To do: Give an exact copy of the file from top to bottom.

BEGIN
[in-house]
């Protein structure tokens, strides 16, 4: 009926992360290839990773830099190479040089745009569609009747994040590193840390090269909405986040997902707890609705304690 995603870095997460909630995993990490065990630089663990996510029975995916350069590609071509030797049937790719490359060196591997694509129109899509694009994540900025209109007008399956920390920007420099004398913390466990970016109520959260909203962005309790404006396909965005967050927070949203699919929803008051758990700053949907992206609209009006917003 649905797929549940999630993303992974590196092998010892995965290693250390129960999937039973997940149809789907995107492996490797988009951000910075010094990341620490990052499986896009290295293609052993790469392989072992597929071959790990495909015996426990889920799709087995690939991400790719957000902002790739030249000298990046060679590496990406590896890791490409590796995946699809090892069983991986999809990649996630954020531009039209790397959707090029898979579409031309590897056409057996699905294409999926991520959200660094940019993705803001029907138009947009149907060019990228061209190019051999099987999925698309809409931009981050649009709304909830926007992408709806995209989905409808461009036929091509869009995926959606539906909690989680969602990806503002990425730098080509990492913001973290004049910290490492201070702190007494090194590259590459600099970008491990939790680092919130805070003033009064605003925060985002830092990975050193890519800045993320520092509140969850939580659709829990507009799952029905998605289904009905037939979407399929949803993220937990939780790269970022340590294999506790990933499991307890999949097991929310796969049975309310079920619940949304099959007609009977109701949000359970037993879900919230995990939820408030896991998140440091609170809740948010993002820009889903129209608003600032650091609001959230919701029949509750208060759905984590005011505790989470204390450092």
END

[in-house]
């Protein structure tokens, strides 16, 4: 009926992360290839990773830099190479040089745009569609009747994040590193840390090269909405986040997902707890609705304690 995603870095997460909630995993990490065990630089663990996510029975995916350069590609071509030797049937790719490359060196591997694509129109899509694009994540900025209109007008399956920390920007420099004398913390466990970016109520959260909203962005309790404006396909965005967050927070949203699919929803008051758990700053949907992206609209009006917003 649905797929549940999630993303992974590196092998010892995965290693250390129960999937039973997940149809789907995107492996490797988009951000910075010094990341620490990052499986896009290295293609052993790469392989072992597929071959790990495909015996426990889920799709087995690939991400790719957000902002790739030249000298990046060679590496990406590896890791490409590796995946699809090892069983991986999809990649996630954020531009039209790397959707090029898979579409031309590897056409057996699905294409999926991520959200660094940019993705803001029907138009947009149907060019990228061209190019051999099987999925698309809409931009981050649009709304909830926007992408709806995209989905409808461009036929091509869009995926959606539906909690989680969602990806503002990425730098080509990492913001973290004049910290490492201070702190007494090194590259590459600099970008491990939790680092919130805070003033009064605003925060985002830092990975050193890519800045993320520092509140969850939580659709829990507009799952029905998605289904009905037939979407399929949803993220937990939780790269970022340590294999506790990933499991307890999949097991929310796969049975309310079920619940949304099959007609009977109701949000359970037993879900919230995990939820408030896991998140440091609170809740948010993002820009889903129209608003600032650091609001959230919701029949509750208060759905984590005011505790989470204390450092």